The U.S. State Department declined comment. A spokeswoman for the UK Treasury said she could not comment on specific cases but added: "The government fully backs the tough regime of EU sanctions that have been put in place against Iran." The Dutch Economic Affairs Ministry did not comment.
"It's a pretty complicated transaction that needs three sets of government approvals for an exception to sanctions covering banking, insurance, shipping and dealing with a banned Iranian counter-party, NIOC," said Mark Dubowitz, the head of the U.S. Foundation for Defense of Democracies, which is a leading advocate of harsher sanctions on Iran.
"They'll be wary about whether this is precedent-setting for other companies that may be in debt to Iran."
This year's banking, oil, insurance and shipping sanctions have tightened the screw on Iran's finances, halving its oil exports and forcing a collapse in the value of the Iranian rial currency.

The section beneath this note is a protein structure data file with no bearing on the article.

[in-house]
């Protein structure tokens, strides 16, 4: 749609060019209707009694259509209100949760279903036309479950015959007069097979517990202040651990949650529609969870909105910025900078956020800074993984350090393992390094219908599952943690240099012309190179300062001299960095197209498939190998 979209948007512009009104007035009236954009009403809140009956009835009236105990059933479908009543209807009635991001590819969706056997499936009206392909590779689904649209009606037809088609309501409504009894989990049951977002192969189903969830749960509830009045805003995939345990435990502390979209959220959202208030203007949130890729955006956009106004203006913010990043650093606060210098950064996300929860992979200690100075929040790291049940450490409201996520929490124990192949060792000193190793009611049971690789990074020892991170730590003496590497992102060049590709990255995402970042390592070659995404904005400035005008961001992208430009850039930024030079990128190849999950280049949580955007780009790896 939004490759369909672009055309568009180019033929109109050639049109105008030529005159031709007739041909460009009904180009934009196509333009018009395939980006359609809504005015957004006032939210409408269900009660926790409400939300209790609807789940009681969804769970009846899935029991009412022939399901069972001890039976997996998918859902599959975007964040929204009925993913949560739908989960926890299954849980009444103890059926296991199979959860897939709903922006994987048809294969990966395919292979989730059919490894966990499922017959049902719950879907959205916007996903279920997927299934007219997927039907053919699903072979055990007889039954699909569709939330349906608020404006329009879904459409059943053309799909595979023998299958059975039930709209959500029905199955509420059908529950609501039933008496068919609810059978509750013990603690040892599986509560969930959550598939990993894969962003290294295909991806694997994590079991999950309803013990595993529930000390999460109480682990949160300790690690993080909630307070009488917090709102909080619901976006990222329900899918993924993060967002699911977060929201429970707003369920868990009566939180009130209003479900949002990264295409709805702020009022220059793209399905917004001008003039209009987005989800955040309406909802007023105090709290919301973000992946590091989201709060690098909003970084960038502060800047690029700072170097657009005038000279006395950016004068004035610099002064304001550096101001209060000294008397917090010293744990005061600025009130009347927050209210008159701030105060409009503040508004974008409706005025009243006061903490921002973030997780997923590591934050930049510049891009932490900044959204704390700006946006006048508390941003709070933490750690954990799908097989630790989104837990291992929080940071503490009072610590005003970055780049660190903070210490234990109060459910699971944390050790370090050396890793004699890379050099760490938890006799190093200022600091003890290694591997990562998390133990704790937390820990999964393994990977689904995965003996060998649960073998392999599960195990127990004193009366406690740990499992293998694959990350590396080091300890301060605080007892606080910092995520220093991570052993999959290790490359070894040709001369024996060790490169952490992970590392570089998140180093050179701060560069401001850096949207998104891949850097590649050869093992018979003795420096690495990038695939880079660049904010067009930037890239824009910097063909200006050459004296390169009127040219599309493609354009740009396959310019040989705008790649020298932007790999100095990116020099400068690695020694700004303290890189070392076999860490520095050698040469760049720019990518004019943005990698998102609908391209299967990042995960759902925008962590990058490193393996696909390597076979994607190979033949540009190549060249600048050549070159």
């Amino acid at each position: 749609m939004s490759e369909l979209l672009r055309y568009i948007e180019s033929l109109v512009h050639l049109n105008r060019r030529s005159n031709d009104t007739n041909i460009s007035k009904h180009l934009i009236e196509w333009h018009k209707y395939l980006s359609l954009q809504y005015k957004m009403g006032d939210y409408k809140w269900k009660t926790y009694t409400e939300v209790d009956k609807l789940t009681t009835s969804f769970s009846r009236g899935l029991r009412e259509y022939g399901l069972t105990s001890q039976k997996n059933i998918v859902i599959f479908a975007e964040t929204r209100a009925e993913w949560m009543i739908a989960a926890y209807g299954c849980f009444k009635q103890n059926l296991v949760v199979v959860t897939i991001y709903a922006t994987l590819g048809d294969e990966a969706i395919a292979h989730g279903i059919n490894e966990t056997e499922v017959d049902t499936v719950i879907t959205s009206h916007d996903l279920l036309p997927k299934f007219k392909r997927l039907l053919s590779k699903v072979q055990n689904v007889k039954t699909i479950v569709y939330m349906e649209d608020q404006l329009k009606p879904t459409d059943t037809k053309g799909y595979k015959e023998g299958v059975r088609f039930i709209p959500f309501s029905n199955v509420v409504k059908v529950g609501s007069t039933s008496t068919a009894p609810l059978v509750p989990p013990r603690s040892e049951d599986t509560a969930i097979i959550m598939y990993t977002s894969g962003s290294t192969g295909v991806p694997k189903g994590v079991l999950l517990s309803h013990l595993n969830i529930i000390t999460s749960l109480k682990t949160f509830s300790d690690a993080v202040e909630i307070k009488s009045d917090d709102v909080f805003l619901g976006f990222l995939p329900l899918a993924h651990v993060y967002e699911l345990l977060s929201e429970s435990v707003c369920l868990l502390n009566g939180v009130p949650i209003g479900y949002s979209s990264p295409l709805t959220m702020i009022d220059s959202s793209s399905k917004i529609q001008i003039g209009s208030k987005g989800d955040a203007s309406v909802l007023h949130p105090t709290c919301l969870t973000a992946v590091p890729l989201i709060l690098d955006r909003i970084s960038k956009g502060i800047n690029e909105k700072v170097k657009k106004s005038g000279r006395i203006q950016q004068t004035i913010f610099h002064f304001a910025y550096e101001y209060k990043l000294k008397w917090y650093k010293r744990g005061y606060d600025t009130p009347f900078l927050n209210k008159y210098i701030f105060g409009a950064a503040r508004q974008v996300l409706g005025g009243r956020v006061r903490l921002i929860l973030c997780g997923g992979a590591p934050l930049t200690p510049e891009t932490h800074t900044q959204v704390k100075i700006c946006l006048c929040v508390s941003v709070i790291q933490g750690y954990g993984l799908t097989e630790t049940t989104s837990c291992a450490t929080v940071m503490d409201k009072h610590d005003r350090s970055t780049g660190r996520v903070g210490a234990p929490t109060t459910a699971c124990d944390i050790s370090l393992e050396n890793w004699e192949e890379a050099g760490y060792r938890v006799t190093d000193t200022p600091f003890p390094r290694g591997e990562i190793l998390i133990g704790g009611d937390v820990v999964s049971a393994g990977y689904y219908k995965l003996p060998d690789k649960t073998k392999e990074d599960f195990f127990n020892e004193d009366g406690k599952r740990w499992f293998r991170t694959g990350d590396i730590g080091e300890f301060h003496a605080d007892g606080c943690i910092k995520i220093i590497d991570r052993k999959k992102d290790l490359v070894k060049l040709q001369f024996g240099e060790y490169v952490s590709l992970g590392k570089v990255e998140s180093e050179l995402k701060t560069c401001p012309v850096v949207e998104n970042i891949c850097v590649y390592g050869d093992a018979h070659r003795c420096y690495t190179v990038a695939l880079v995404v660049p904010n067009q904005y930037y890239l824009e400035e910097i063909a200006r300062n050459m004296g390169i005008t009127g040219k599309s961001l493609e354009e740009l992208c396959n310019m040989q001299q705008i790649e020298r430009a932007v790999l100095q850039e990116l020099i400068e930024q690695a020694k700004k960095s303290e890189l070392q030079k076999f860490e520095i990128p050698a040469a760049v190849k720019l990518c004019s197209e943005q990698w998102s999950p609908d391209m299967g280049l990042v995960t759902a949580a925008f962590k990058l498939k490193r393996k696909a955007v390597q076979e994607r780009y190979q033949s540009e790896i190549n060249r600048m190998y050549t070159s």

Sanctions do not apply to the delivery of grains and other foodstuffs but, isolated from international banking, Iran has been forced to pay a premium for grain imports. Grain traders expect it to end up buying about 5 million metric tonnes on the open market in 2012, some of that supplied by Cargill.
Grain worth $1.4 billion would be enough to meet about 80 percent of that annual import requirement, assuming a range of imports including wheat, corn and barley priced at about $300 a metric tonne with shipping.
That would provide a stopgap for the drain on Iran's dwindling foreign exchange reserves, which are thought to have dropped by tens of billions of dollars this year from about $100 billion at the start of the year.